When I am on holiday, I am on holiday. When I`m at work, I`m at work. I like to concentrate on the experience at hand and be focussed on the moment. But there are definitely parallels between home life and work life for me. For example, I was still very much a project manager during our van trip – to be on the move for two years exploring news places takes a lot of planning! And when it comes to our family mountain walks – we often take our children on hikes that even some adults wouldn`t attempt. It`s not about danger seeking, but about encouraging our children to explore new ground, be challenged, and to go beyond our comfort zones. After the two-year trip, feeling refreshed, revived, and re-motivated, I was actually looking forward to going back to work! Even now, two years on since our adventure, I still feel the professional benefits of having the short career break. It gave me a huge energy boost that still keeps me motivated each day at the office.
Why the role at Congenius?
Upon return from our holiday, we decided to move to Switzerland as a family. My son was due to start school and we knew that schooling in Switzerland would provide an excellent opportunity for learning languages.
After heading up the Swiss Quality team at Medisize, I connected with Jörg when the Swiss office closed last May. Though I initially disregarded the opportunity, I`m glad the head-hunter convinced me to meet Jörg. We clicked immediately – Jörg is likeable because he inspires trust. I am now very happy to be working within a Process Engineering role, further broadening my expertise.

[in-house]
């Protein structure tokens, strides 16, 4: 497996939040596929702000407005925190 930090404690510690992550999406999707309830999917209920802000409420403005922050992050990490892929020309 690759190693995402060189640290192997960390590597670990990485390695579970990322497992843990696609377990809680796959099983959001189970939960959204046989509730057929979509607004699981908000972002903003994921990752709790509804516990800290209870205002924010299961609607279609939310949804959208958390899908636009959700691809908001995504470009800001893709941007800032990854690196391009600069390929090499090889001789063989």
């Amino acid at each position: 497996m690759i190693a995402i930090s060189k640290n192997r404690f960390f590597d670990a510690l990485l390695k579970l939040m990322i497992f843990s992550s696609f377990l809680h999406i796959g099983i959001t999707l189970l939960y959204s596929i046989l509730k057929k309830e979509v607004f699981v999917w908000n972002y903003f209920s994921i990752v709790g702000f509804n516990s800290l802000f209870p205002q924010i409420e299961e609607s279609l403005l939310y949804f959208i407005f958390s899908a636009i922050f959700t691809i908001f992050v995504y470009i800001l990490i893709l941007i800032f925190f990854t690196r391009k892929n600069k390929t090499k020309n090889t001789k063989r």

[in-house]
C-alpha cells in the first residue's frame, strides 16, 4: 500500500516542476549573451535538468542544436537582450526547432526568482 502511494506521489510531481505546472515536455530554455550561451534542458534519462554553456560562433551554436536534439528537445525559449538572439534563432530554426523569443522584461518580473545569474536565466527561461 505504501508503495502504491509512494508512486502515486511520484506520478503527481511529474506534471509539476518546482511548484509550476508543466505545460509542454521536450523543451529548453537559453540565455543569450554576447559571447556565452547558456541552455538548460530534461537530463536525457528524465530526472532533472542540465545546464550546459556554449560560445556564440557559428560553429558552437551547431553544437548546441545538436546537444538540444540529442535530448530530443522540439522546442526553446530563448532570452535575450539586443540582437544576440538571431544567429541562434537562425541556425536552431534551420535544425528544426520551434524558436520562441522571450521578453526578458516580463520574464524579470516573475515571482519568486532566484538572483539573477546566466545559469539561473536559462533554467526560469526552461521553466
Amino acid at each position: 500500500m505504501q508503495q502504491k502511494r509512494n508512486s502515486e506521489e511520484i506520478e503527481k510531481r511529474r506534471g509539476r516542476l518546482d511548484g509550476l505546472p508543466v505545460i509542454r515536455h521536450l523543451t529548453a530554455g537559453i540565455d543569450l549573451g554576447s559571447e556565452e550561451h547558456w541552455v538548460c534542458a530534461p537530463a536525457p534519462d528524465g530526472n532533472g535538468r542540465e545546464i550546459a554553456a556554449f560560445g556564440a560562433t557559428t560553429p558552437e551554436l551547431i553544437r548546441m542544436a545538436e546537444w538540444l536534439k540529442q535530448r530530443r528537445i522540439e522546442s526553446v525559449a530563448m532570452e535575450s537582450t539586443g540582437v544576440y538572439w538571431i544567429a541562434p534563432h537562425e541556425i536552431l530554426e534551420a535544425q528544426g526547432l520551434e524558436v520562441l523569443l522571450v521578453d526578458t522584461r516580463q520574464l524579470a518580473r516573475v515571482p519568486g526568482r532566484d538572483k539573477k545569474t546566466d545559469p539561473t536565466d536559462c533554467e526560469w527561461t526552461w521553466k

Who or what are you inspired by?
I don`t have one idol. Generally, I value people for who they are and how they act. I was lucky to have managers who nurtured and mentored my development – they inspired me. My colleagues also inspire me day-to-day. I believe that there are two groups of people: people who have a “can-do” attitude, and people who always have a reason for why something can`t be done. I am inspired by the first group – you can achieve great things with people who think proactively, learn quickly and adapt when required.
I am also inspired by my children. Ever since my son was born, he has loved trains. Having enjoyed model railways as a child myself, we now share this hobby. I find the quality time I spend with him building something together both creative and rewarding.
What kind of impact do you want to make on the MedTech industry?
Working in the MedTech industry is absolutely about more than money. I work in medical because I need a sense of purpose in what I`m doing. To be useful. To be part of a team. To solve problems. To help customers. For me it`s logical work, and I like the feeling that I can do something good with my profession.
A particular highlight for me was project managing a complex project thwart with issues regarding missing personnel and missing experience. Despite these problems, we pulled together as a team to fill the knowledge gaps and overcome the challenges, to deliver the project on time and on budget – resulting in a happy customer. I built my self-confidence on this project.
My goal is to build a varied set of expertise in medical devices across Quality, Operations and Project Management. I want to continue to develop a knowledge base that`s formed with well-rounded perspective. If I can continue to learn and be challenged in new medical device areas, I`ll be happy.
When it comes to retirement and I look back on what I`ve achieved, I really just want to know that I`ve done my job properly, be proud of the work I`ve completed and have my colleagues and customers be pleased with what we`ve achieved together.